Study on the use of culture in berlin: a look in front of the stage

Cinema is the most popular cultural offering for Berliners, while classical concerts are in danger of losing their audience. That’s what a new study shows.

Who is sitting in these chairs? And who is not? View into the audience area of the BE Photo: dpa

There would certainly have been better times for Klaus Lederer (Left Party) to present a study on "cultural participation" than this Monday. After all, the senator for culture never tires of emphasizing that culture has been one of the hardest hit by the effects of the Corona crisis and will continue to depend on appropriate support. At the moment, the question is not so much who is taking advantage of the cultural offerings in Berlin and who is not, but rather which cultural offerings are available at all, and if so, in what form.

But since, according to Lederer, there have hardly been any studies of this kind to date, and since it is to be repeated every two years in the future, it is worth taking a cautious look at the study, which was prepared by an institute of the public-law "Foundation for Cultural Continuing Education and Cultural Consulting. Cautious, among other things, because so far only part of the results are known; according to Lederer, the rest will follow in winter at the latest.

What’s new about the study is that it not only looked at visitors to cultural offerings, but also examined the cultural use of Berlin’s population, i.e. it also surveyed those people who had not been to the cinema, the theater, a reading, a pop concert, the opera, an exhibition or even the zoo and animal park in the last twelve months.

If we include the latter two destinations and classify them as culture – which, according to the study’s director Vera Allmannritter, is quite common in Great Britain, for example – then the study comes to the brilliant conclusion that only seven percent of Berliners have not taken advantage of any such offer. Conversely, this means that local city dwellers are real culture fans. If you exclude the zoo, the figure is still 73 percent.

Once a month to the museum for free? The campaign Sunday is not to come until next year.

Not surprisingly, the cinema leads the ranking: More than 80 percent have sat in front of the big screen at least once in the past twelve months, and a good half at least four times. This is followed by zoos, which 64 percent of respondents have visited at least once; rock, pop and other pop culture concerts with 55 percent and exhibitions with just under 50 percent. Around 3,400 people responded to the written survey, which was conducted between June and October 2019.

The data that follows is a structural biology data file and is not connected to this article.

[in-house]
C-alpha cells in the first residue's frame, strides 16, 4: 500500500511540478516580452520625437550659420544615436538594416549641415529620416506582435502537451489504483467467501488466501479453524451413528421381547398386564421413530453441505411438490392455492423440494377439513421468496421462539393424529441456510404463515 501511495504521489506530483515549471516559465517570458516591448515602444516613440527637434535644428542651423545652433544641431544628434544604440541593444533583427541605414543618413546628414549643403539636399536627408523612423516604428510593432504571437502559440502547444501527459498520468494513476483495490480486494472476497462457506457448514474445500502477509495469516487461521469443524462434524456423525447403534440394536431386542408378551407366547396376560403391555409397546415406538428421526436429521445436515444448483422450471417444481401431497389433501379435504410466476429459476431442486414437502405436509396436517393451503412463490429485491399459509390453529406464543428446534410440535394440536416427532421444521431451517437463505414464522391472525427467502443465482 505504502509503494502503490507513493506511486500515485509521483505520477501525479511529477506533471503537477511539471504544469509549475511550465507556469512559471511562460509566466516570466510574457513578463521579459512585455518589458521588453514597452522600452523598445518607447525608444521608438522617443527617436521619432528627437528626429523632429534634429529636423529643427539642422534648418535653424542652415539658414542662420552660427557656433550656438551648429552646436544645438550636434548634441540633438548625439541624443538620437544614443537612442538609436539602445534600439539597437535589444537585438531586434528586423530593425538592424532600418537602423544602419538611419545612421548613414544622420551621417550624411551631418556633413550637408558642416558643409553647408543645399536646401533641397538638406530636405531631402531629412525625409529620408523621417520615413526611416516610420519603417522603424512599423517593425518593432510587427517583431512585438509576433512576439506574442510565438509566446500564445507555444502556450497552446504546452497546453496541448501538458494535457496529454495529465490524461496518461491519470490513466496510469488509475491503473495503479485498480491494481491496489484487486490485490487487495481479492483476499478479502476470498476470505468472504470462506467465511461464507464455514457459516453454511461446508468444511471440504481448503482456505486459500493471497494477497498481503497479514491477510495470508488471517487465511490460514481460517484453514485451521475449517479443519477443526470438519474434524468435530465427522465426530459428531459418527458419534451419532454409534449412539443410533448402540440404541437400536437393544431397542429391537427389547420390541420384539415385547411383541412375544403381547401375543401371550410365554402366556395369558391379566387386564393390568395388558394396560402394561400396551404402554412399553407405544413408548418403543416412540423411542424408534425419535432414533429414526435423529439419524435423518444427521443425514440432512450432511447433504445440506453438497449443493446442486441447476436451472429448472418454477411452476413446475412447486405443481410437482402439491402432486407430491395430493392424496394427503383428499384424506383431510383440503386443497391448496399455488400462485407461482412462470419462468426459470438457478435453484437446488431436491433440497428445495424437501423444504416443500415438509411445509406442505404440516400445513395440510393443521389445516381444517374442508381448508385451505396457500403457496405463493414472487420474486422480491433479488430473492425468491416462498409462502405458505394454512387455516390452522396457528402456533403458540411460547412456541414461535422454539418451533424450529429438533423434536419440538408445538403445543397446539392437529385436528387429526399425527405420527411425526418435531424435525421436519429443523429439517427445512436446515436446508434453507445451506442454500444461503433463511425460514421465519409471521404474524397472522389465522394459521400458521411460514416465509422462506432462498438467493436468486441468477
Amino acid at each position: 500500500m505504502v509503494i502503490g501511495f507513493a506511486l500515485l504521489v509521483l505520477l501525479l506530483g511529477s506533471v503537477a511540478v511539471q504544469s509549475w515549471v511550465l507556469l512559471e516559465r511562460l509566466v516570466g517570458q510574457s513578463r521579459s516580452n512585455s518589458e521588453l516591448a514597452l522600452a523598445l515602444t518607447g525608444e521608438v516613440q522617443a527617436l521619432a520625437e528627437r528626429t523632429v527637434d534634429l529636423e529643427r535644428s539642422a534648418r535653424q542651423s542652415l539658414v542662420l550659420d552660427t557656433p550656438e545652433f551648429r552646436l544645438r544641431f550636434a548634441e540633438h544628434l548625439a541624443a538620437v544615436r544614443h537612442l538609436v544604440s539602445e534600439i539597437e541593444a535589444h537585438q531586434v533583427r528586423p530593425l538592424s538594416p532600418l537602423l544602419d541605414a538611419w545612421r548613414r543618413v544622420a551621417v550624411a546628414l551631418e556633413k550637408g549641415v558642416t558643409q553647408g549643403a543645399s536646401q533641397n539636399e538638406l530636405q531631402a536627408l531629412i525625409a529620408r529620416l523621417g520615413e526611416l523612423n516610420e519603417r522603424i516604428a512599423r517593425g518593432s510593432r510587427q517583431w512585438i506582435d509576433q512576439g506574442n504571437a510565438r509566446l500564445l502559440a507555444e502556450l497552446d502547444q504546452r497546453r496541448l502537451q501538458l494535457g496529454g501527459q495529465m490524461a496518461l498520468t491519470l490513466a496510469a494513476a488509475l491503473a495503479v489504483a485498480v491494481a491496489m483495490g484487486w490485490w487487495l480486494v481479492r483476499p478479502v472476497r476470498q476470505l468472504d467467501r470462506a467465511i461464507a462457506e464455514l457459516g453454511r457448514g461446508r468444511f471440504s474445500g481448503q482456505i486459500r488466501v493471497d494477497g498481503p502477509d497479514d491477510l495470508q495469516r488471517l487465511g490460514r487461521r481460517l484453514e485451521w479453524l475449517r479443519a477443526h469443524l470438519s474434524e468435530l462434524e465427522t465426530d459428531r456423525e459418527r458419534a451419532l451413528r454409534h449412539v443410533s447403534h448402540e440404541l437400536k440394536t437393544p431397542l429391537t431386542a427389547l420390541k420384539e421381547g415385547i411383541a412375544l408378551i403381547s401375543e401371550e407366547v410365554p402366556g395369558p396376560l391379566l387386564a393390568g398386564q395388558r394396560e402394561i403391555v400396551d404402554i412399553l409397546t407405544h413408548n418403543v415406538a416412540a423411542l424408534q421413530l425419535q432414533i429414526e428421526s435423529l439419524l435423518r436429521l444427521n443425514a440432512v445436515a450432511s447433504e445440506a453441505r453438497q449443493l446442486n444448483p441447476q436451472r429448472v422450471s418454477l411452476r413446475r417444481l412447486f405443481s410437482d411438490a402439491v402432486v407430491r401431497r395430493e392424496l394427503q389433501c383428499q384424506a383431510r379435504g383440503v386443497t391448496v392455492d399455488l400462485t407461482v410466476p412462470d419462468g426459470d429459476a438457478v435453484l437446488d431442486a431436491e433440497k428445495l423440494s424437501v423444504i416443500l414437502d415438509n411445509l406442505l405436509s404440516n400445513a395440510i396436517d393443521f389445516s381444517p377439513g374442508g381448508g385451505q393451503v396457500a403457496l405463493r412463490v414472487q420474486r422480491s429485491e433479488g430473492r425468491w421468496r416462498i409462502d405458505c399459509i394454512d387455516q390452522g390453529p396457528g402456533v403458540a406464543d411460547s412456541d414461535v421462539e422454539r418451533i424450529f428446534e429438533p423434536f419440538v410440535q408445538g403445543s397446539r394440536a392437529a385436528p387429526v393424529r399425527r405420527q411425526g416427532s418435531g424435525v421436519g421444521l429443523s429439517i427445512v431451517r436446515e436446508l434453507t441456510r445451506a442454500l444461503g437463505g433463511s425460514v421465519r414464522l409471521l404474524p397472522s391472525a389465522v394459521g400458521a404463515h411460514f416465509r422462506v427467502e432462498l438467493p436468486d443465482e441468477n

At the bottom of the list are experimental music (20 percent with at least one visit), literature readings (25 percent), but also the group from opera, ballet and dance theater (30 percent) and classical music (35 percent). According to the study, the latter concerts are even threatened by the disappearance of the audience: the proportion of spectators over 60 is almost twice as high as that between . "This could become a problem," said Vera Allmanritter. In exhibitions or even theater, the age groups are reasonably evenly distributed. The cinema, on the other hand, tends to be attended by younger people and the large group between .

Those who had not recently taken advantage of traditional cultural offerings cited a lack of money and expensive admission prices as the main reasons, or that too few offerings interested them or that they had to be in the immediate vicinity.

The diversity of Berlin mapped?

Infographic: Infotext

It is his goal that as many people as possible can enjoy culture, Lederer emphasized on Monday. The results of the survey would be helpful for him and the respective institutions to see whether all those people are reached who one wants to reach, and whether it succeeds in representing "the diversity of Berliners" within the visitors.

The one Sunday per month with free admission to museums that was planned for this reason, among others, was postponed until next year because of Corona, said Lederer, but at the same time emphasized: "Even free of charge, a part of the population simply doesn’t go there." He therefore called for more efforts by education administrations to offer musical and artistic education in daycare centers and schools. After all, anyone who is not introduced to art and culture at a young age will not be seen in museums or concerts later on.

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